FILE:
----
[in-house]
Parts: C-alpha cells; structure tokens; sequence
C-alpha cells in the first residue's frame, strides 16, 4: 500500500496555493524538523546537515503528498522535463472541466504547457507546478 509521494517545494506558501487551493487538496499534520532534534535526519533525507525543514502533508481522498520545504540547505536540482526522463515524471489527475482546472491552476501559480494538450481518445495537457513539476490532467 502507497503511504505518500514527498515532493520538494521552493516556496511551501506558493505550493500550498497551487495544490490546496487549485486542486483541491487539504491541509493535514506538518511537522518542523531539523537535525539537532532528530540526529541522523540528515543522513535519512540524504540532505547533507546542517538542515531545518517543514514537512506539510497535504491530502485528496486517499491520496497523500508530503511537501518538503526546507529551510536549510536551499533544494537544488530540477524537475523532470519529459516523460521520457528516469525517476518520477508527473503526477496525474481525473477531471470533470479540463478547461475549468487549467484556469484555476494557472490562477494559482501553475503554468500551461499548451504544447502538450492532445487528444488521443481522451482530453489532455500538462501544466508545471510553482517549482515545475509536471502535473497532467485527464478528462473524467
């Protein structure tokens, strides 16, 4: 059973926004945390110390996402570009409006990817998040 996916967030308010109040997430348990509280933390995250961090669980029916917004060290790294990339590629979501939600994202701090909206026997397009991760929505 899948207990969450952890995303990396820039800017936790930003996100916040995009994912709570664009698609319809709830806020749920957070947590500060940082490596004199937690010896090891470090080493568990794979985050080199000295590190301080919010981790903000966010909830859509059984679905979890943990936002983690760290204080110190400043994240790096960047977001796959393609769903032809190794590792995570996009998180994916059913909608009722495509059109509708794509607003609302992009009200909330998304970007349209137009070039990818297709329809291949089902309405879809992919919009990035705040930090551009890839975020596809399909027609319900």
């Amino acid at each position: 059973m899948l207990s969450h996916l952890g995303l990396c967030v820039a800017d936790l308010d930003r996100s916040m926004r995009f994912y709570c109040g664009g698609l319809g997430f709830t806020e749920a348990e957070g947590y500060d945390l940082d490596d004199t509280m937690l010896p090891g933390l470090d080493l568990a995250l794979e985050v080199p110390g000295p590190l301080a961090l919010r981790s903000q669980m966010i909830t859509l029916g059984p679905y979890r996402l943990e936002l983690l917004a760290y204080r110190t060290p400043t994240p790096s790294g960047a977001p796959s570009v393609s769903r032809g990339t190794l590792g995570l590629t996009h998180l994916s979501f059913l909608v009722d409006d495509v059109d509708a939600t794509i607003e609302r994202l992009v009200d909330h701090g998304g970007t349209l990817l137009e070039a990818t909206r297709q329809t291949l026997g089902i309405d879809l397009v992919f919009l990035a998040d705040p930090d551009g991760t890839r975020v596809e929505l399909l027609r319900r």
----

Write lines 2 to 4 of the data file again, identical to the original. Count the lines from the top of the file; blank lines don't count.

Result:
Parts: C-alpha cells; structure tokens; sequence
C-alpha cells in the first residue's frame, strides 16, 4: 500500500496555493524538523546537515503528498522535463472541466504547457507546478 509521494517545494506558501487551493487538496499534520532534534535526519533525507525543514502533508481522498520545504540547505536540482526522463515524471489527475482546472491552476501559480494538450481518445495537457513539476490532467 502507497503511504505518500514527498515532493520538494521552493516556496511551501506558493505550493500550498497551487495544490490546496487549485486542486483541491487539504491541509493535514506538518511537522518542523531539523537535525539537532532528530540526529541522523540528515543522513535519512540524504540532505547533507546542517538542515531545518517543514514537512506539510497535504491530502485528496486517499491520496497523500508530503511537501518538503526546507529551510536549510536551499533544494537544488530540477524537475523532470519529459516523460521520457528516469525517476518520477508527473503526477496525474481525473477531471470533470479540463478547461475549468487549467484556469484555476494557472490562477494559482501553475503554468500551461499548451504544447502538450492532445487528444488521443481522451482530453489532455500538462501544466508545471510553482517549482515545475509536471502535473497532467485527464478528462473524467
């Protein structure tokens, strides 16, 4: 059973926004945390110390996402570009409006990817998040 996916967030308010109040997430348990509280933390995250961090669980029916917004060290790294990339590629979501939600994202701090909206026997397009991760929505 899948207990969450952890995303990396820039800017936790930003996100916040995009994912709570664009698609319809709830806020749920957070947590500060940082490596004199937690010896090891470090080493568990794979985050080199000295590190301080919010981790903000966010909830859509059984679905979890943990936002983690760290204080110190400043994240790096960047977001796959393609769903032809190794590792995570996009998180994916059913909608009722495509059109509708794509607003609302992009009200909330998304970007349209137009070039990818297709329809291949089902309405879809992919919009990035705040930090551009890839975020596809399909027609319900």